My goal throughout this whole experience is to be thankful for the chance to be single, fulfill the dreams in my heart and call of God on my life; to live in the beauty of the moment not wishing this season away for another ‘one day, some day’ or resent the fantasies that don’t come true. Even if I am president of the, “Single for Life Club” forever, I am determined to fill up on all this season has to offer me, all that life has to offer me. One day, Lord willing, I will round a corner, find myself at the end of this season and begin a new chapter of marriage and family. I truly believe this will happen as I know God is not one to put a desire in my heart without the best intentions. I know one day I will look back on this season and either feel regretful or fulfilled. These are the days we will look back on and say, “Those were the days”. I want to live this season with that in mind, like a story worth telling my future children when I’m old, wrinkly and kicking everyone’s butt in shuffleboard. That doesn’t mean I’m perfect or have to have it all figured out. In the redemptions, in the trials and in the challenges, I want my story to be one worthy of walking in relationships with my Jesus-- to make Him famous and prove He can be trusted even in the messiest moments.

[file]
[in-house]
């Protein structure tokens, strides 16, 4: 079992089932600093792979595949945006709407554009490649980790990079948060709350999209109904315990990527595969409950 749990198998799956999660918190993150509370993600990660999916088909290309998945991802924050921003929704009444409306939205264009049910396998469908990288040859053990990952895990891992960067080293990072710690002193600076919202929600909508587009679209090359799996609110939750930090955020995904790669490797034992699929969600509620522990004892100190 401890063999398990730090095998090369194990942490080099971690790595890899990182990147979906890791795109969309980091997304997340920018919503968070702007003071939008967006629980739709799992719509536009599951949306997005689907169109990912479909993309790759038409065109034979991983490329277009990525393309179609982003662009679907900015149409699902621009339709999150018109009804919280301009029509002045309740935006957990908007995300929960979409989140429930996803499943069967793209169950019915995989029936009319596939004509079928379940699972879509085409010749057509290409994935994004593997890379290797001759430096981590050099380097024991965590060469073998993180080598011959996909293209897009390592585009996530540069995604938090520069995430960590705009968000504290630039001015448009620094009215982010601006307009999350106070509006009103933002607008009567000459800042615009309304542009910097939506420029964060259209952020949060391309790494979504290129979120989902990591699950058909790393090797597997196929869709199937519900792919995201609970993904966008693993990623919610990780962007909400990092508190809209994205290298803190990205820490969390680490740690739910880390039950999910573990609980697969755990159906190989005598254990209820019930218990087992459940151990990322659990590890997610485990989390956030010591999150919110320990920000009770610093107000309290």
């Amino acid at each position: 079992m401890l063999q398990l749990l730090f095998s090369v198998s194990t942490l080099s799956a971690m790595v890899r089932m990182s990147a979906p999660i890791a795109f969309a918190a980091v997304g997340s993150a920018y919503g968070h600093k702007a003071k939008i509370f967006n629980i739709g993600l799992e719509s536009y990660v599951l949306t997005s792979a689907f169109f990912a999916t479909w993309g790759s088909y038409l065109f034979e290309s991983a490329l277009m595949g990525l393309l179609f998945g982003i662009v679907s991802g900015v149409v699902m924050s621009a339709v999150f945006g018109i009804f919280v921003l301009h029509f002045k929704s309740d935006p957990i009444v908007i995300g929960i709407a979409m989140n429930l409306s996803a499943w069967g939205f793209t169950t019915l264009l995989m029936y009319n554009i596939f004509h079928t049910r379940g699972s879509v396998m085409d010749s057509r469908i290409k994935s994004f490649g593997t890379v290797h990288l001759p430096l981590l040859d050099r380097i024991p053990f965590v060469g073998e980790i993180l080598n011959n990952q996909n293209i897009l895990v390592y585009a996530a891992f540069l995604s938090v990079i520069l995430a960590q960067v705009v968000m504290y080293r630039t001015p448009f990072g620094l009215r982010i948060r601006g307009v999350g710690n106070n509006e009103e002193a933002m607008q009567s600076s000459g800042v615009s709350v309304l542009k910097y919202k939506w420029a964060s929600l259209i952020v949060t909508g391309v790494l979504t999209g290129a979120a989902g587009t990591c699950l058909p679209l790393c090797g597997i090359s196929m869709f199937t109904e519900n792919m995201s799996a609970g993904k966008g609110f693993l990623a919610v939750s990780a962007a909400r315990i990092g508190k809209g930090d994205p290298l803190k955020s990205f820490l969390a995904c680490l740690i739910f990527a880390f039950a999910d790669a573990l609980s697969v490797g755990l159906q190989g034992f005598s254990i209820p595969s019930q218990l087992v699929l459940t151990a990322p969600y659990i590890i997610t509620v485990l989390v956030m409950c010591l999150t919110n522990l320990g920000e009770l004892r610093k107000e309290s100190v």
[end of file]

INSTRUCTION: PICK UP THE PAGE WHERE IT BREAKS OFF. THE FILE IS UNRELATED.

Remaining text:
Hold on tight, I have a feeling this is going to get interesting.